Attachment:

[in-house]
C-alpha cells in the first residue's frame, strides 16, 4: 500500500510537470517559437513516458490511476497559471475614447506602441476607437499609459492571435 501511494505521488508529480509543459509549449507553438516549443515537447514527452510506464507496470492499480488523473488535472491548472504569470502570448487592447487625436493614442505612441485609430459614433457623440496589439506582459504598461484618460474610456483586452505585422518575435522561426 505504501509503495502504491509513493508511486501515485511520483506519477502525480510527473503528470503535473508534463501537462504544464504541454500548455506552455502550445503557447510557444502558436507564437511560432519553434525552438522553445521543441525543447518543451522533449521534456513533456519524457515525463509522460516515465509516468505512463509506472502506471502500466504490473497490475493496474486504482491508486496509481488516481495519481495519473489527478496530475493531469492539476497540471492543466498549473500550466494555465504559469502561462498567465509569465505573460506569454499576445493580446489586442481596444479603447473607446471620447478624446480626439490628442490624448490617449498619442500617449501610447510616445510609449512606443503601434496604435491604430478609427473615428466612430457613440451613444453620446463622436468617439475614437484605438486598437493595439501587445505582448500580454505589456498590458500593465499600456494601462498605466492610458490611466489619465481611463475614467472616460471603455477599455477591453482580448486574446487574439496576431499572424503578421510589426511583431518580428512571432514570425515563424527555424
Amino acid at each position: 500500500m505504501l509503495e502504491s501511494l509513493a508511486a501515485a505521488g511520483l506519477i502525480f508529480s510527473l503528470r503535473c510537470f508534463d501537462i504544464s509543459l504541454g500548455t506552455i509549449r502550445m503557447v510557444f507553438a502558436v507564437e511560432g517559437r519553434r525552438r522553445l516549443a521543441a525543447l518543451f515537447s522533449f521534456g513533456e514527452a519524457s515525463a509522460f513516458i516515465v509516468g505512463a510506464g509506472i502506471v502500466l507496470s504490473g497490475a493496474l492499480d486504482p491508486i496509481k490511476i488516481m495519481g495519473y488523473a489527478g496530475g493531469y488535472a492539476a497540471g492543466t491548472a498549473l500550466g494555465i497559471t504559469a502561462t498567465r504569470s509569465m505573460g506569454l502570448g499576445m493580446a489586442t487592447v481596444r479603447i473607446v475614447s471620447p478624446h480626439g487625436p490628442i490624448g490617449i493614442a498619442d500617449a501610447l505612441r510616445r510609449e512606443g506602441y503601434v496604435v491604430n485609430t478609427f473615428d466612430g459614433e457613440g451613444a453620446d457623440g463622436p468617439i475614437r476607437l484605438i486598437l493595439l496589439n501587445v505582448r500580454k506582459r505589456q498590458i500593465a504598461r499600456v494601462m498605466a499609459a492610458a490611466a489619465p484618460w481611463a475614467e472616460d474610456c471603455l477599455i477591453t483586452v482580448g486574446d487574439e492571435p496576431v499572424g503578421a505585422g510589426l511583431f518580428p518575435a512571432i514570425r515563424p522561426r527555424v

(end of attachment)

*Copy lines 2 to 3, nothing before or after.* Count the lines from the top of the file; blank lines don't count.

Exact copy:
C-alpha cells in the first residue's frame, strides 16, 4: 500500500510537470517559437513516458490511476497559471475614447506602441476607437499609459492571435 501511494505521488508529480509543459509549449507553438516549443515537447514527452510506464507496470492499480488523473488535472491548472504569470502570448487592447487625436493614442505612441485609430459614433457623440496589439506582459504598461484618460474610456483586452505585422518575435522561426 505504501509503495502504491509513493508511486501515485511520483506519477502525480510527473503528470503535473508534463501537462504544464504541454500548455506552455502550445503557447510557444502558436507564437511560432519553434525552438522553445521543441525543447518543451522533449521534456513533456519524457515525463509522460516515465509516468505512463509506472502506471502500466504490473497490475493496474486504482491508486496509481488516481495519481495519473489527478496530475493531469492539476497540471492543466498549473500550466494555465504559469502561462498567465509569465505573460506569454499576445493580446489586442481596444479603447473607446471620447478624446480626439490628442490624448490617449498619442500617449501610447510616445510609449512606443503601434496604435491604430478609427473615428466612430457613440451613444453620446463622436468617439475614437484605438486598437493595439501587445505582448500580454505589456498590458500593465499600456494601462498605466492610458490611466489619465481611463475614467472616460471603455477599455477591453482580448486574446487574439496576431499572424503578421510589426511583431518580428512571432514570425515563424527555424
Amino acid at each position: 500500500m505504501l509503495e502504491s501511494l509513493a508511486a501515485a505521488g511520483l506519477i502525480f508529480s510527473l503528470r503535473c510537470f508534463d501537462i504544464s509543459l504541454g500548455t506552455i509549449r502550445m503557447v510557444f507553438a502558436v507564437e511560432g517559437r519553434r525552438r522553445l516549443a521543441a525543447l518543451f515537447s522533449f521534456g513533456e514527452a519524457s515525463a509522460f513516458i516515465v509516468g505512463a510506464g509506472i502506471v502500466l507496470s504490473g497490475a493496474l492499480d486504482p491508486i496509481k490511476i488516481m495519481g495519473y488523473a489527478g496530475g493531469y488535472a492539476a497540471g492543466t491548472a498549473l500550466g494555465i497559471t504559469a502561462t498567465r504569470s509569465m505573460g506569454l502570448g499576445m493580446a489586442t487592447v481596444r479603447i473607446v475614447s471620447p478624446h480626439g487625436p490628442i490624448g490617449i493614442a498619442d500617449a501610447l505612441r510616445r510609449e512606443g506602441y503601434v496604435v491604430n485609430t478609427f473615428d466612430g459614433e457613440g451613444a453620446d457623440g463622436p468617439i475614437r476607437l484605438i486598437l493595439l496589439n501587445v505582448r500580454k506582459r505589456q498590458i500593465a504598461r499600456v494601462m498605466a499609459a492610458a490611466a489619465p484618460w481611463a475614467e472616460d474610456c471603455l477599455i477591453t483586452v482580448g486574446d487574439e492571435p496576431v499572424g503578421a505585422g510589426l511583431f518580428p518575435a512571432i514570425r515563424p522561426r527555424v